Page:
Friday, July 10, 2009

R.I. Ethics Panel to Review Union Issues

By Mike Stanton

Journal Staff Writer

When Valerie Zuercher was elected to the Exeter-West Greenwich School Committee last November, she worried about a potential conflict of interest –– she belonged to the teachers union in neighboring South Kingstown.

So out of an abundance of caution, she asked the Rhode Island Ethics Commission for an advisory opinion: Could she participate in matters involving the Exeter-West Greenwich teachers union, which had the same parent organization as hers?

The commission said earlier this year that she could, ruling as it has in several other opinions dating to 1996 that there is no conflict.

Now, the commission is taking a closer look at the issue.

Groups such as Operation Clean Government and Common Cause Rhode Island argue that the rules should be tightened, because how public officials act on union matters in their communities could affect their own unions. Labor contracts in one town are often cited in negotiations in another town. And local unions are often affiliated with the same statewide union.

Defenders of the status quo argue that the current ethics rules are sufficient. The Ethics Commission has held repeatedly that there is no financial or business relationship between a public official who belongs to a union in another town and a union negotiator.

In Zuercher’s case, the South Kingstown and Exeter-West Greenwich teachers unions are both affiliated with National Education Association Rhode Island. Both locals use the same statewide union representative in collective bargaining.

“I didn’t feel that there was a conflict, but I wanted a higher authority to weigh in because I didn’t want to do anything wrong,” said Zuercher, who works as a school social worker in South Kingstown. “I’m sure in certain situations there could be a conflict –– if I was a union rep more involved in the ins and outs of the contract in the town where I work. But I’m not.”

Zuercher added that in Exeter-West Greenwich she is not on the school board’s bargaining committee; if she were, she might seek another advisory opinion from the Ethics Commission.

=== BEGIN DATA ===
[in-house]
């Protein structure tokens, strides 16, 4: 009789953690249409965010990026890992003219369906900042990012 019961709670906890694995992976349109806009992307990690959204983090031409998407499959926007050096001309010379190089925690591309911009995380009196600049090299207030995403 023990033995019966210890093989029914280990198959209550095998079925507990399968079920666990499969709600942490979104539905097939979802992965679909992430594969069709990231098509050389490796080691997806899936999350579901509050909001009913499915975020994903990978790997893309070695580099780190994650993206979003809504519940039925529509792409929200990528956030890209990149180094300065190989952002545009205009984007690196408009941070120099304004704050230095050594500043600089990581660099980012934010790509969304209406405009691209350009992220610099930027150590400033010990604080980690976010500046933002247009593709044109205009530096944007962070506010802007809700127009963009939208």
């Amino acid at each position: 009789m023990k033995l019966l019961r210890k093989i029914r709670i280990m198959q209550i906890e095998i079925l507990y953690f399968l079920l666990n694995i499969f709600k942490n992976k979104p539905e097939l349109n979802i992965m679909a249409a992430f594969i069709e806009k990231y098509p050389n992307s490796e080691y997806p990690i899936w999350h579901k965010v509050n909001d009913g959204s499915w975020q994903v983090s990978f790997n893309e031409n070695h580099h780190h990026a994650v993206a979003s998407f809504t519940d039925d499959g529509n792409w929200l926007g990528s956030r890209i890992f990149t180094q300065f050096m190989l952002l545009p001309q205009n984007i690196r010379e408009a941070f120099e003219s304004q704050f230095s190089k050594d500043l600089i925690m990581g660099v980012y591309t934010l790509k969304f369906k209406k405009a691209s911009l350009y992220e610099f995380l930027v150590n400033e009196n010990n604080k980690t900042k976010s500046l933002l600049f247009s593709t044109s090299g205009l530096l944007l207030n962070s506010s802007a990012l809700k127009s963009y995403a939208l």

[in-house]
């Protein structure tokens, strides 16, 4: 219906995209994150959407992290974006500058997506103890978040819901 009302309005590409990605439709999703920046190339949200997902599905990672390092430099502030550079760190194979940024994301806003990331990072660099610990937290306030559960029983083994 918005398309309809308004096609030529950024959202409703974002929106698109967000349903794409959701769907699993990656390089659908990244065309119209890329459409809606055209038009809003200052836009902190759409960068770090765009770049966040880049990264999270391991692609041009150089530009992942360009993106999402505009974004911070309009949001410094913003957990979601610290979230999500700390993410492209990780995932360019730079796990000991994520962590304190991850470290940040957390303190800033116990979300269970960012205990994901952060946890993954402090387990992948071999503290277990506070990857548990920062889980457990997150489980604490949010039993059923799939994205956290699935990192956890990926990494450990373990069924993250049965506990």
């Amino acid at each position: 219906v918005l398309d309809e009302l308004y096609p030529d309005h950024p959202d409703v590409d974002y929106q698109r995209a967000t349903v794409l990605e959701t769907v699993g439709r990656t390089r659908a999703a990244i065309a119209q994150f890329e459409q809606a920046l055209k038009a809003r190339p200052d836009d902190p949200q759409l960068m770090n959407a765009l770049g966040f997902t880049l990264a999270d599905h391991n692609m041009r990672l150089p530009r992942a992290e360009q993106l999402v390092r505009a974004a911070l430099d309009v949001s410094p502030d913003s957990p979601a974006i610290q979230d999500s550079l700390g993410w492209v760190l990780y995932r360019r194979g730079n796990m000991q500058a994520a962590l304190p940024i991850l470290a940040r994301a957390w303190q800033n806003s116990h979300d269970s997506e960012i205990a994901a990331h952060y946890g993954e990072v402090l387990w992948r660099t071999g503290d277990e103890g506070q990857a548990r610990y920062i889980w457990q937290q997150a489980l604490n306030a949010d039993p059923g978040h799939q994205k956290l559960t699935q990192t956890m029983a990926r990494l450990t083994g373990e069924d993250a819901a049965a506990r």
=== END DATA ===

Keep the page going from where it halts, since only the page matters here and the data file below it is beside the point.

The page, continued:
At an Ethics Commission hearing last month on whether the rules should be changed, Harry Staley of the Rhode Island Statewide Coalition, a confederation of taxpayer organizations, argued that a school committee member who belongs to a teachers union in another community “is effectively negotiating with himself and/or his interests,” according to commission minutes. “The entire situation is fraught with actual or potential conflicts.”

George Nee, secretary-treasurer of the Rhode Island AFL-CIO, countered that further restrictions would unfairly limit a public official’s ability to participate in the democratic process. Voters are aware of the backgrounds of the people they elect, he said. That position was echoed by lawyer Robert Mann, who spoke on behalf of Working Rhode Island, a coalition of labor organizations.

Barbara H. Binder, the chairwoman of the Ethics Commission, noted that a unionized employee of the Community College of Rhode Island who serves on the Narragansett School Committee sought an advisory opinion last year because she didn’t feel comfortable negotiating with the teachers union in Narragansett. She belongs to the same umbrella union at CCRI. The commission said that she could.

Sandra Thompson, of Operation Clean Government, told the commission that there is still “a commonality” between union contracts in different communities “which cannot be absolved and which does not serve the public interest.”

Rep. Douglas W. Gablinske, D-Bristol, urged the commission to “follow the money,” suggesting that there is “frequent crossover” of local union dues going to umbrella union organizations. Nee said the financial structure varies, depending on the union and the community.

Binder asked the commission’s staff to further study the matter, including a financial analysis that would focus on the “financial nexus” between statewide teachers unions and their local affiliates. No date has been set for further action.

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